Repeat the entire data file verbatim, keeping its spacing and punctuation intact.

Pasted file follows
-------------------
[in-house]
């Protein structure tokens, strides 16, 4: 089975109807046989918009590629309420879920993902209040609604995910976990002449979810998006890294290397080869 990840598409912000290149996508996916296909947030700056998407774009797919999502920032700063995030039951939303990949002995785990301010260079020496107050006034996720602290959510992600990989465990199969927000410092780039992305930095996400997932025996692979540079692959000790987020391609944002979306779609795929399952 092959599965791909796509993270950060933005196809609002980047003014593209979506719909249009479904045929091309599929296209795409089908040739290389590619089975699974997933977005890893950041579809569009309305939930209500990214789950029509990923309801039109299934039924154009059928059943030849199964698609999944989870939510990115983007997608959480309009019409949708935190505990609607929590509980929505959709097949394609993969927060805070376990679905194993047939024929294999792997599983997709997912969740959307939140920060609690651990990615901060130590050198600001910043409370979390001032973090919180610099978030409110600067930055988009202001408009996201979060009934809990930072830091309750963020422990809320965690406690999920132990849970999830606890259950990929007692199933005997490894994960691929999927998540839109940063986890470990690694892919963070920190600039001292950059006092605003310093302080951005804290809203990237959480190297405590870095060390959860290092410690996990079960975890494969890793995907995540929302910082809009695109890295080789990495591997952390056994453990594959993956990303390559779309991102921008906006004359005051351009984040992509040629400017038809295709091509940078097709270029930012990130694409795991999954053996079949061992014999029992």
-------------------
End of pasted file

[in-house]
């Protein structure tokens, strides 16, 4: 089975109807046989918009590629309420879920993902209040609604995910976990002449979810998006890294290397080869 990840598409912000290149996508996916296909947030700056998407774009797919999502920032700063995030039951939303990949002995785990301010260079020496107050006034996720602290959510992600990989465990199969927000410092780039992305930095996400997932025996692979540079692959000790987020391609944002979306779609795929399952 092959599965791909796509993270950060933005196809609002980047003014593209979506719909249009479904045929091309599929296209795409089908040739290389590619089975699974997933977005890893950041579809569009309305939930209500990214789950029509990923309801039109299934039924154009059928059943030849199964698609999944989870939510990115983007997608959480309009019409949708935190505990609607929590509980929505959709097949394609993969927060805070376990679905194993047939024929294999792997599983997709997912969740959307939140920060609690651990990615901060130590050198600001910043409370979390001032973090919180610099978030409110600067930055988009202001408009996201979060009934809990930072830091309750963020422990809320965690406690999920132990849970999830606890259950990929007692199933005997490894994960691929999927998540839109940063986890470990690694892919963070920190600039001292950059006092605003310093302080951005804290809203990237959480190297405590870095060390959860290092410690996990079960975890494969890793995907995540929302910082809009695109890295080789990495591997952390056994453990594959993956990303390559779309991102921008906006004359005051351009984040992509040629400017038809295709091509940078097709270029930012990130694409795991999954053996079949061992014999029992």